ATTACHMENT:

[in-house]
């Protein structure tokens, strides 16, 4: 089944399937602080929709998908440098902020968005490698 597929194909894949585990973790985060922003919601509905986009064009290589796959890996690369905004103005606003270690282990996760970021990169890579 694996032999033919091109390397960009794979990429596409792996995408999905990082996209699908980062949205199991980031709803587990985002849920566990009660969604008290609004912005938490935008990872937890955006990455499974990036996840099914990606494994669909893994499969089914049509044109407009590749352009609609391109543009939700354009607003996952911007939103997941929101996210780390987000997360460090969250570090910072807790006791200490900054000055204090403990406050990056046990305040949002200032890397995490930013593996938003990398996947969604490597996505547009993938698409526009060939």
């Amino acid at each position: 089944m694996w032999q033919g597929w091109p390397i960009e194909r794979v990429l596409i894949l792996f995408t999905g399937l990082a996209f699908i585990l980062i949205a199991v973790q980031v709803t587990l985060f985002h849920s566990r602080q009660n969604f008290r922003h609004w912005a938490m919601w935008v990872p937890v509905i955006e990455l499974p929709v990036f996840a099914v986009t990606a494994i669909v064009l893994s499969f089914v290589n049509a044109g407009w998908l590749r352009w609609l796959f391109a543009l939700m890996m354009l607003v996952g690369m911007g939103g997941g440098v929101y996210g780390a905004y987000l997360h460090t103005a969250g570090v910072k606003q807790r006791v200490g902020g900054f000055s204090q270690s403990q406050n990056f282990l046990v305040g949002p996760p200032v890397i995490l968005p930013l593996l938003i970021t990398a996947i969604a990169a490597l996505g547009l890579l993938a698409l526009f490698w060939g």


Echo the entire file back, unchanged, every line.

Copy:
[in-house]
């Protein structure tokens, strides 16, 4: 089944399937602080929709998908440098902020968005490698 597929194909894949585990973790985060922003919601509905986009064009290589796959890996690369905004103005606003270690282990996760970021990169890579 694996032999033919091109390397960009794979990429596409792996995408999905990082996209699908980062949205199991980031709803587990985002849920566990009660969604008290609004912005938490935008990872937890955006990455499974990036996840099914990606494994669909893994499969089914049509044109407009590749352009609609391109543009939700354009607003996952911007939103997941929101996210780390987000997360460090969250570090910072807790006791200490900054000055204090403990406050990056046990305040949002200032890397995490930013593996938003990398996947969604490597996505547009993938698409526009060939």
């Amino acid at each position: 089944m694996w032999q033919g597929w091109p390397i960009e194909r794979v990429l596409i894949l792996f995408t999905g399937l990082a996209f699908i585990l980062i949205a199991v973790q980031v709803t587990l985060f985002h849920s566990r602080q009660n969604f008290r922003h609004w912005a938490m919601w935008v990872p937890v509905i955006e990455l499974p929709v990036f996840a099914v986009t990606a494994i669909v064009l893994s499969f089914v290589n049509a044109g407009w998908l590749r352009w609609l796959f391109a543009l939700m890996m354009l607003v996952g690369m911007g939103g997941g440098v929101y996210g780390a905004y987000l997360h460090t103005a969250g570090v910072k606003q807790r006791v200490g902020g900054f000055s204090q270690s403990q406050n990056f282990l046990v305040g949002p996760p200032v890397i995490l968005p930013l593996l938003i970021t990398a996947i969604a990169a490597l996505g547009l890579l993938a698409l526009f490698w060939g």